Victoria Pendleton gets the better of Shuang Guo (China). (Image credit: Gerry McManus/www.splitsecondimages.co.uk)
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David Daniell (Great Britain)

David Daniell (Great Britain) (Image credit: Gerry McManus/www.splitsecondimages.co.uk)
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Stefan Nimke (Germany) salutes from the men's 1km time trial podium.

Stefan Nimke (Germany) salutes from the men's 1km time trial podium. (Image credit: Gerry McManus/www.splitsecondimages.co.uk)
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A sprint for the line during the men's points race.

A sprint for the line during the men's points race. (Image credit: Gerry McManus/www.splitsecondimages.co.uk)
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Action aplenty during the men's points race.

Action aplenty during the men's points race. (Image credit: Gerry McManus/www.splitsecondimages.co.uk)
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Chris Newton (Great Britain)

Chris Newton (Great Britain) (Image credit: Gerry McManus/www.splitsecondimages.co.uk)
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David Daniell (Great Britain) during his kilo attempt.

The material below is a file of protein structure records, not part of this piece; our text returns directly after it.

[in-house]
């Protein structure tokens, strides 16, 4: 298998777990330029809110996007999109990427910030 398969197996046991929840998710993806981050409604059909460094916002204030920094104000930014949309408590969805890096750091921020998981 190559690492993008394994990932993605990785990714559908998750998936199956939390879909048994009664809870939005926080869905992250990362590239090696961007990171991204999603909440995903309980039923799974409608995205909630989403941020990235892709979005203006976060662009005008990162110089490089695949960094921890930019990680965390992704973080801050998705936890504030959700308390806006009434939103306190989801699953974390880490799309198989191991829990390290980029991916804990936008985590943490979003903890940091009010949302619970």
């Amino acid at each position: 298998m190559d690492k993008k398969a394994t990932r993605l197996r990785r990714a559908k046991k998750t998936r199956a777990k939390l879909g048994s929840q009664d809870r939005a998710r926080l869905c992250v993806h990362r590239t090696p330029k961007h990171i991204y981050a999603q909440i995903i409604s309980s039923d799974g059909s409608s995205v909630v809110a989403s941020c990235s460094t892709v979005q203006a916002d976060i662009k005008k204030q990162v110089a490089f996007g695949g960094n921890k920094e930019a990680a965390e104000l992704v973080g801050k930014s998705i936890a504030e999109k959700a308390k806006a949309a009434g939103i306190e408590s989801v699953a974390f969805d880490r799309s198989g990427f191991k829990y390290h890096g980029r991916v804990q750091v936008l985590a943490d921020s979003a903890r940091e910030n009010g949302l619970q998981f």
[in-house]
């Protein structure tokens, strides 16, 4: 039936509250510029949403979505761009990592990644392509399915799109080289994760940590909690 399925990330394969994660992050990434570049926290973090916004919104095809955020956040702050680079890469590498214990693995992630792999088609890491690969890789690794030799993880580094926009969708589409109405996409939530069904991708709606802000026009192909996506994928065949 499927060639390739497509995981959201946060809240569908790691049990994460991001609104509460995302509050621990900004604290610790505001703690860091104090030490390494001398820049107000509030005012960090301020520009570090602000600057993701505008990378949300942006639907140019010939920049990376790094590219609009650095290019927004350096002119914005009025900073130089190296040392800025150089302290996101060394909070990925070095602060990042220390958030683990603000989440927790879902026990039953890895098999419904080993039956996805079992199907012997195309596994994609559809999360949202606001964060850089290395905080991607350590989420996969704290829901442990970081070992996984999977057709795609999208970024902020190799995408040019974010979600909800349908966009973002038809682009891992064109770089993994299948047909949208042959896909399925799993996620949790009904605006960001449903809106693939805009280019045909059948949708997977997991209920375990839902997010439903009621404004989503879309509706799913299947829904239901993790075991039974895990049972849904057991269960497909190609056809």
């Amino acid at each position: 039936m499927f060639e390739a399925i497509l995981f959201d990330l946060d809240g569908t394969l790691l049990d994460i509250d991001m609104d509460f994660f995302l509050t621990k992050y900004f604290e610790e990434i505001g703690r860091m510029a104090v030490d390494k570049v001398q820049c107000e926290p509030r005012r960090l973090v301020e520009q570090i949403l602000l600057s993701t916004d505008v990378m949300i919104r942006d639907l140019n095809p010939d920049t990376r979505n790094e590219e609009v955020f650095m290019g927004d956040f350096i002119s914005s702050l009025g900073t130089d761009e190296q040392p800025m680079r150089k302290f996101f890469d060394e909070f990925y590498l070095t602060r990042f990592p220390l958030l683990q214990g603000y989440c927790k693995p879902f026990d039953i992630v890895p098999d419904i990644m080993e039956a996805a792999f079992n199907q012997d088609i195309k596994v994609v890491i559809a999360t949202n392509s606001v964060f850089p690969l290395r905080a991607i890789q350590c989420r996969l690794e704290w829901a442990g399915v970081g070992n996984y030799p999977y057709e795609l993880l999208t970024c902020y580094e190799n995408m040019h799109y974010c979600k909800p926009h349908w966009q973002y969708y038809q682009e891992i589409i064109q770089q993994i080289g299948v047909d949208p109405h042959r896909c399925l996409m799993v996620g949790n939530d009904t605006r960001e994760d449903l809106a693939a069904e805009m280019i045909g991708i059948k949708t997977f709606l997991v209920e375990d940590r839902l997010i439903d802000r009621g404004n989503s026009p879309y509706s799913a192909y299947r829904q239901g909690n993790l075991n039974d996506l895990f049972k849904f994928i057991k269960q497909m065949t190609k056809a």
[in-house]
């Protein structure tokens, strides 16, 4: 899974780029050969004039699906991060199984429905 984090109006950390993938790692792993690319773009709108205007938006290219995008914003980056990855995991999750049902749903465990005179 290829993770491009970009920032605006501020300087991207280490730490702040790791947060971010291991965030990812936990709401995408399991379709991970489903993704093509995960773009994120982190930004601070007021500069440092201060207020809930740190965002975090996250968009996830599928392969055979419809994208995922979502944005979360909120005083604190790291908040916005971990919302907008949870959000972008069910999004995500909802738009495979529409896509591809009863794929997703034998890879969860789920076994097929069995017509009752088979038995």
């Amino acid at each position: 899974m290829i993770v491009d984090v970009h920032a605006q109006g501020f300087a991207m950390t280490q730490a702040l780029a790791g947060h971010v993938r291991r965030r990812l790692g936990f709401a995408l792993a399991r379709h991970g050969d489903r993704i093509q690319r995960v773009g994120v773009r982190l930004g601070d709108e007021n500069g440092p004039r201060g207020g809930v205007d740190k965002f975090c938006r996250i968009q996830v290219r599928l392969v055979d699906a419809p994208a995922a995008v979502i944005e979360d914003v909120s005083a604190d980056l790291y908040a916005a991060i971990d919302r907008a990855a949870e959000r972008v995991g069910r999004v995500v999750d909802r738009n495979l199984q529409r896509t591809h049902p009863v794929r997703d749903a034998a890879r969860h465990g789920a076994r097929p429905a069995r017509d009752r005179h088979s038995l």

David Daniell (Great Britain) during his kilo attempt. (Image credit: Gerry McManus/www.splitsecondimages.co.uk)
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Men's points race winner Chris Newton (1st, Great Britain) is joined by Ho Ting Kwok (2nd, Hong Kong) and Roger Kluge (3rd, Germany)

Men's points race winner Chris Newton (1st, Great Britain) is joined by Ho Ting Kwok (2nd, Hong Kong) and Roger Kluge (3rd, Germany) (Image credit: Gerry McManus/www.splitsecondimages.co.uk)
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Belinda Goss (Australia) waves from the top of the women's scratch race podium.

Belinda Goss (Australia) waves from the top of the women's scratch race podium. (Image credit: Gerry McManus/www.splitsecondimages.co.uk)

Men's 4000m Individual Pursuit final

Great Britain's Geraint Thomas was an emphatic winner of the men's 4000m individual pursuit at the track World Cup in Manchester on Friday night. The Welshman caught his opponent Dominique Cornu (Belgium) with fewer than two laps to go, to claim the first gold medal of the World Cup season.

"I didn't expect to catch him but I was on him quickly," said Thomas. "Job done, get the medal, go home and have a pint. Now I wish I'd carried on but I knew it wasn't going to be a world record time so what's it matter? I thought I'd have a lot more of a race on my hands to be honest. It's a big surprise and I knew I was going well, I just didn't know how well."